Lockheed Martin F-22 Raptor Jet Fighter


F-22 Raptor Preparing Takeoff
A Tyndall F-22 Raptor is ready to taxi and take off during Red Flag 16-1, Jan. 26 at Nellis AFB, Nev. Tyndall’s F-22 Raptors bring a lot to the exercise as the jet’s stealth capabilities, advanced avionics, communication and sensory capabilities help augment the capabilities of the other aircraft.
Senior Airman Alex Echols

The F-22 Raptor is considered by many to be the most advanced fighter ever made and the very definition of air superiority. This is great news for Lockheed Martin, as it was their mission to produce a fighter whose capabilities had never been seen before. No other fighter combines the level of stealth, speed, maneuverability, weaponry, and avionics of the Raptor. Its performance, though limited in live combat scenarios, has also proven superior to every other aircraft in any nation’s fleet. Like all things at the top of their game, though, the Raptor has experienced its share of naysayers and controversy, but there is no denying the F-22 is a monster in the skies.

“Fifth Gen” Tech

The F-22 is the world’s first production Fifth Generation fighter jet. Fifth Generation is more than just an improved fighter. It represents integrating advanced avionics and computer systems, networked sensors, and a low probability of radar intercept into a game-changing air frame. All of these advancements combined make the Fifth Generation fighter suitable for a number of different combat scenarios and overall, an exponentially tougher aircraft to defeat.

Unique Features

F-22 T-shirt! Check these out in different colors, as well as other aircraft. Click here: https://amzn.to/2t7PSdD


All-Aspect Stealth is perhaps the F-22s most impressive attribute, and one of its most defining. What exactly does “all aspect” mean? While it doesn’t mean invisible, it’s about as close as we can get at this point. The aircraft is difficult for enemy aircraft to detect both visually and via radar from all sides, rather than just from the front. It achieves this through Active Electronically Scanned Array (AESA) Radar technology and a carefully designed airframe that reduces visibility while confusing enemy radar detection. The specific type of AESA radar carried on F-22s is Northrop Grumman’s AN/APG-77, which uses “agile frequency” beams and allows the Raptor to slip in and out of combat quickly and easily.f-22 jet stream


The F-22 has unmatched supercruise (can fly Mach 1 without using afterburners) capability as well. It is the only aircraft that can do so consistently with a full load of weapons thanks to its set of Pratt and Whitney F119 engines. Supercruise also allows for longer range missile expulsion and more time over potential targets. The F119 engines also give the F-22 maneuverability advantages with tighter high-g turns and stall tactics that won’t actually stall the plane.

F-22 Raptor in Flight
A U.S. Air Force F-22 Raptor from the 90th Fighter Squadron at Joint Base Elmendorf-Richardson, takes off at Yokota Air Base, Japan, Feb. 13, 2017. The F-22 Raptors stopped at Yokota AB before traveling on to Royal Australian Air Force Base, Tindal. As the Air Force’s Western Pacific airlift hub, Yokota supports transient aircraft as they conduct mission throughout the Indo-Asia Pacific Region.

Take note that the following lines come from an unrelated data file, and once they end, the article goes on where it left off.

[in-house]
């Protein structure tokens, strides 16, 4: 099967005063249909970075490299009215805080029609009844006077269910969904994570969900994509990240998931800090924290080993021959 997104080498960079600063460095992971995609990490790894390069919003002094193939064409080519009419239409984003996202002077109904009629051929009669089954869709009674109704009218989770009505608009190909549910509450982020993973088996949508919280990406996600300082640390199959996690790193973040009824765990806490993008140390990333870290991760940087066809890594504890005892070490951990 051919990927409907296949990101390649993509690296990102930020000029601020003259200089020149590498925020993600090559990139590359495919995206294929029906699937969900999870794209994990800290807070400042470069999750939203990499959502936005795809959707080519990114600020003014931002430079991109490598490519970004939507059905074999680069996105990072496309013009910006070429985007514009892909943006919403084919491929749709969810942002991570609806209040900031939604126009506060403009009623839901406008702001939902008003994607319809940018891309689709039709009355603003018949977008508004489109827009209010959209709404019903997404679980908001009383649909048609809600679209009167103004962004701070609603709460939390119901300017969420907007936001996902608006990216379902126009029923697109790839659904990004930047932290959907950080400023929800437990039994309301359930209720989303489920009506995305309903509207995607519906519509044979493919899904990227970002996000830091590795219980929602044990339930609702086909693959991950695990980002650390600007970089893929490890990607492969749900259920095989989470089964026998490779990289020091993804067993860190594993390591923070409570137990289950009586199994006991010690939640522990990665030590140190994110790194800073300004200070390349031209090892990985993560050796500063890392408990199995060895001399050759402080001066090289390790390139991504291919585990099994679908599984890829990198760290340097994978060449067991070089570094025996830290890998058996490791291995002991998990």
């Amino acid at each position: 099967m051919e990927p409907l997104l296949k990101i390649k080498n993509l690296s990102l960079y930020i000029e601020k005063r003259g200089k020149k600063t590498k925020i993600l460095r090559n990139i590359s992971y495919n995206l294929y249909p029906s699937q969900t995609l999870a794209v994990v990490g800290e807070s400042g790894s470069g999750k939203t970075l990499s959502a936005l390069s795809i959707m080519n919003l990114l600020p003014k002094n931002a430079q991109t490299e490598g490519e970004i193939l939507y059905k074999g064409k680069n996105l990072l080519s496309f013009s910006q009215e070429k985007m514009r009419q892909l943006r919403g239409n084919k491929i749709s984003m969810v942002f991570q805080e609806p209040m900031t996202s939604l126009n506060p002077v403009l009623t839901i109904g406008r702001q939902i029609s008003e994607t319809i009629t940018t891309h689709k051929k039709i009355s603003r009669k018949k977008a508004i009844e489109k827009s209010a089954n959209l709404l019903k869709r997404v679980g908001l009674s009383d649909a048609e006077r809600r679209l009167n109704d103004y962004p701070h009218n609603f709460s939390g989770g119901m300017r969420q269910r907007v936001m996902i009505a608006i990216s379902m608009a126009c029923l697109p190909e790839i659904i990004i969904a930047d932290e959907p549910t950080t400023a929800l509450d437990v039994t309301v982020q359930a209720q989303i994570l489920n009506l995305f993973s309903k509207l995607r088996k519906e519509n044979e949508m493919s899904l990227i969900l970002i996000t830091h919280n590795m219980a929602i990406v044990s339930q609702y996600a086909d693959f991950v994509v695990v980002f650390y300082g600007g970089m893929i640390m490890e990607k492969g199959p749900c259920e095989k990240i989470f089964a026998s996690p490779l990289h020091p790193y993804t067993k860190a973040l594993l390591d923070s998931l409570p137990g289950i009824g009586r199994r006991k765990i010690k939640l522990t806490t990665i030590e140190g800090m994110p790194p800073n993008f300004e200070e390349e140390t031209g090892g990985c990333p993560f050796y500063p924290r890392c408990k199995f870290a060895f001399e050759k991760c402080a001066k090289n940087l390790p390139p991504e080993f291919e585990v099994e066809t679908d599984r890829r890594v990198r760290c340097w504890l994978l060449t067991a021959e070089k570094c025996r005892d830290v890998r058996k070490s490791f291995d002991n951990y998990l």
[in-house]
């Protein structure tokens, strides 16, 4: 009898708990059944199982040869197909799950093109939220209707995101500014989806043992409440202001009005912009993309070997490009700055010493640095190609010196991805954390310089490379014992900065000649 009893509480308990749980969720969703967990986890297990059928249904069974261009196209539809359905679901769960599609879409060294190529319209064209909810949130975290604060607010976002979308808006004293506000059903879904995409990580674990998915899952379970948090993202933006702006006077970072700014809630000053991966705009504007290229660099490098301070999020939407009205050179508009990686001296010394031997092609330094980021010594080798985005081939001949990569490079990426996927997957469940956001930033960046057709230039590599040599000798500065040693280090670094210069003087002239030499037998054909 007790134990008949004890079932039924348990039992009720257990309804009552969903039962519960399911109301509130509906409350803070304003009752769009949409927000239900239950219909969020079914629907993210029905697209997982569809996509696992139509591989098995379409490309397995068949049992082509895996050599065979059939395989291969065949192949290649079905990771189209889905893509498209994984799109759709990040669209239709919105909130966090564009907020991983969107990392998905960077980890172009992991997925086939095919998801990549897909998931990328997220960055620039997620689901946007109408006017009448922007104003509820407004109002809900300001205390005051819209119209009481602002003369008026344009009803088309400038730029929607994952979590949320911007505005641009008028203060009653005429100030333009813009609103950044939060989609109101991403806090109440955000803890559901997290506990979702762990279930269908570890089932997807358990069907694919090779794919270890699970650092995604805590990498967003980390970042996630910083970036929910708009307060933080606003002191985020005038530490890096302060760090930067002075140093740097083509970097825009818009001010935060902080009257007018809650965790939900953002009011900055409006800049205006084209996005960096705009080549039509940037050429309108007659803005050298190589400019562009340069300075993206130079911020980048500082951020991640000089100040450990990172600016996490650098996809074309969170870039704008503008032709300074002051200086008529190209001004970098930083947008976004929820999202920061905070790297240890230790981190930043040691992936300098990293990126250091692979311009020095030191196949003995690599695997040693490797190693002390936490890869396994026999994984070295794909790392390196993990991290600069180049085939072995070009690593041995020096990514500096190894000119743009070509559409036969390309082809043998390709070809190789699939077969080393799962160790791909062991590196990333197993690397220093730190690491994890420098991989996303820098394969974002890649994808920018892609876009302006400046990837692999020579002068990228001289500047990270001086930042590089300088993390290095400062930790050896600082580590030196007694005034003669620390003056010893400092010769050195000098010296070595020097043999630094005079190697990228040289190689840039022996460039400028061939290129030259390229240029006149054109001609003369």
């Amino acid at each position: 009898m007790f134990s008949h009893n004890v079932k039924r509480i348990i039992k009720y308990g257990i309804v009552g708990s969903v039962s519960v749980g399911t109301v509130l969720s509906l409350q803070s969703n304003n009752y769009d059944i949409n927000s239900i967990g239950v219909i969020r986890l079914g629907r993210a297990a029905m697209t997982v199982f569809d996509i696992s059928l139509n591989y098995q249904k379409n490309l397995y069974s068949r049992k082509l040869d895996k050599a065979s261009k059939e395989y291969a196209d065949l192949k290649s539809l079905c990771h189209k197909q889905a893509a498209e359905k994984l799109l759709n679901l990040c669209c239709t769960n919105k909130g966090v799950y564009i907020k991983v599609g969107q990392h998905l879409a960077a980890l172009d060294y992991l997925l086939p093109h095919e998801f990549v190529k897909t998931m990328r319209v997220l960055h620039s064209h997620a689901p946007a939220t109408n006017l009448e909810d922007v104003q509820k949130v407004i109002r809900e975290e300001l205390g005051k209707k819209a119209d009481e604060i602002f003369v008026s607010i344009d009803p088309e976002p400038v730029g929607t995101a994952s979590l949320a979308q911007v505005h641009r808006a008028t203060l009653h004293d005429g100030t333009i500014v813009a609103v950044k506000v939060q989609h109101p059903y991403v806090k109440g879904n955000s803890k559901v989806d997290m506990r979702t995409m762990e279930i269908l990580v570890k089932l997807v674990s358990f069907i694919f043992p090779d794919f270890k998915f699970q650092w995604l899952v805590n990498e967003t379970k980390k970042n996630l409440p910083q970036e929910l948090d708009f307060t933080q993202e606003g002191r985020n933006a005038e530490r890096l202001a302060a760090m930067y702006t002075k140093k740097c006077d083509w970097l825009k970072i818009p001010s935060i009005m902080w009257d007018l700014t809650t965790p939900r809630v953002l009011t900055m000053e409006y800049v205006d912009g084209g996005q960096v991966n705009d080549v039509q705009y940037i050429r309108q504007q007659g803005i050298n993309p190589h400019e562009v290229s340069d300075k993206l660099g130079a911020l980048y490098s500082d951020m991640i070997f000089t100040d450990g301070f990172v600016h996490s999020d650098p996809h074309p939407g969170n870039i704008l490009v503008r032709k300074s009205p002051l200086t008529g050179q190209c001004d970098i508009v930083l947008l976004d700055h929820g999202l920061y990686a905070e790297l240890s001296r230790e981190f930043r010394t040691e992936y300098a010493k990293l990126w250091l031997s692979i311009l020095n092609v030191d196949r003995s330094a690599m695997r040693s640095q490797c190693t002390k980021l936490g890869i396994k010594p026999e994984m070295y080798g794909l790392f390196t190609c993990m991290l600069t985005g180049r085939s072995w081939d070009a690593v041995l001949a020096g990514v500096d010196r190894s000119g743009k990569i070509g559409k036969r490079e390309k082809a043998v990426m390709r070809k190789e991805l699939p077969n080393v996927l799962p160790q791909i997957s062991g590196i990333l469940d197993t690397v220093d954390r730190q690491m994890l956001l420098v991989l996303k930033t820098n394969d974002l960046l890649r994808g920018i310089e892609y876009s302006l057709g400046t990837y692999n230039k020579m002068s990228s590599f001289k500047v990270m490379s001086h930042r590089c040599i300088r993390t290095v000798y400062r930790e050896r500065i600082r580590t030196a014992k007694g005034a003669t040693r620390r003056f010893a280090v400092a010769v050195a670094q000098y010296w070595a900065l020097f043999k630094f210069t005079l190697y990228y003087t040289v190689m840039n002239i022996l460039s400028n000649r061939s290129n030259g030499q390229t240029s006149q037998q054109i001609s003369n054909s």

Yasuo Osakabe

Air Dominance

As mentioned before, the F-22 was built for air superiority. It is capable of a variety of combat uses but was optimized for certain roles. Its air-to-air combat and surveillance/intelligence gathering tools are arguably what the F-22 does best. In exercises against the F-15 Eagle in air-to-air combat, the F-22 has maintained a kill ratio of over 100:0. It has been used successfully in the Middle East to gather intelligence and provide air support for other aircraft. During these missions the F-22 made good use of technology like Synthetic Aperture Radar (SAR) and LINK 16. The F-22 did complete an air-to-ground combat mission successfully against ISIS in 2014, proving that it could be highly useful in other areas as well.

F-22 Raptor Cost
A U.S. Air Force F-22 Raptor assigned to the F-22 Raptor Demonstration Team performs a demonstration during the Heritage Flight Training Course at Davis-Monthan Air Force Base, Ariz., Feb. 9, 2017. The HFTC taught and trained military and civilian pilots on how to fly in a close formation with World War II, Vietnam, and current day fighter aircraft.
Senior Airman Michael Cossaboom, U.S. Air Force

F-22 Cost

While the Raptor has received criticism for being too expensive (estimated cost per aircraft is $334 Million, including R&D) and specialized to be of practical use to the US Air Force, it has proven to be a capable and unmatched leader of the skies. Production of the F-22 fleet ceased long before the original requirement of 700 or so units were complete due to budget cuts, and there are only 183 in the Force today. Maintenance and modernization of the existing fleet, however, is expected to continue for the thirty year life-time of the jets.

Compare the F-22 Raptor vs the F-35 Lightning II.

See more captivating images of the F-22.

See F-22 Raptor Specifications

Length: 62 ft 1 in (18.92 m)
Height: 16 ft 8 in (5.08 m)
Wingspan: 44 ft 6 in (13.56 m)
Max Speed: Mach 2.25 (1,500 mph, 2,410 km/h)
Ceiling: 65,000 ft (20,000 m)
Maximum Takeoff Weight: 83,500 lb (38,000 kg)
Range: 460 nmi (529 mi, 852 km) combat radius with internal stores, 1,600 nmi (1,840 mi, 2,960 km) with 2 external fuel tanks mounted underwing.
Armament:  1× 20 mm M61A2 Vulcan Cannon
Air Superiority Mission: 8x AMRAAM or Sidewinder missiles in internal load
Ground Support: 2x 1,000 lb JDAM’s or 8x 250 lb bombs internally
Special Purpose: 4 additional underwing hardpoints for fuel pods or extra ordinance, but using these greatly reduces the Raptor’s stealth profile.
Crew: 1
Unit Cost: $152 million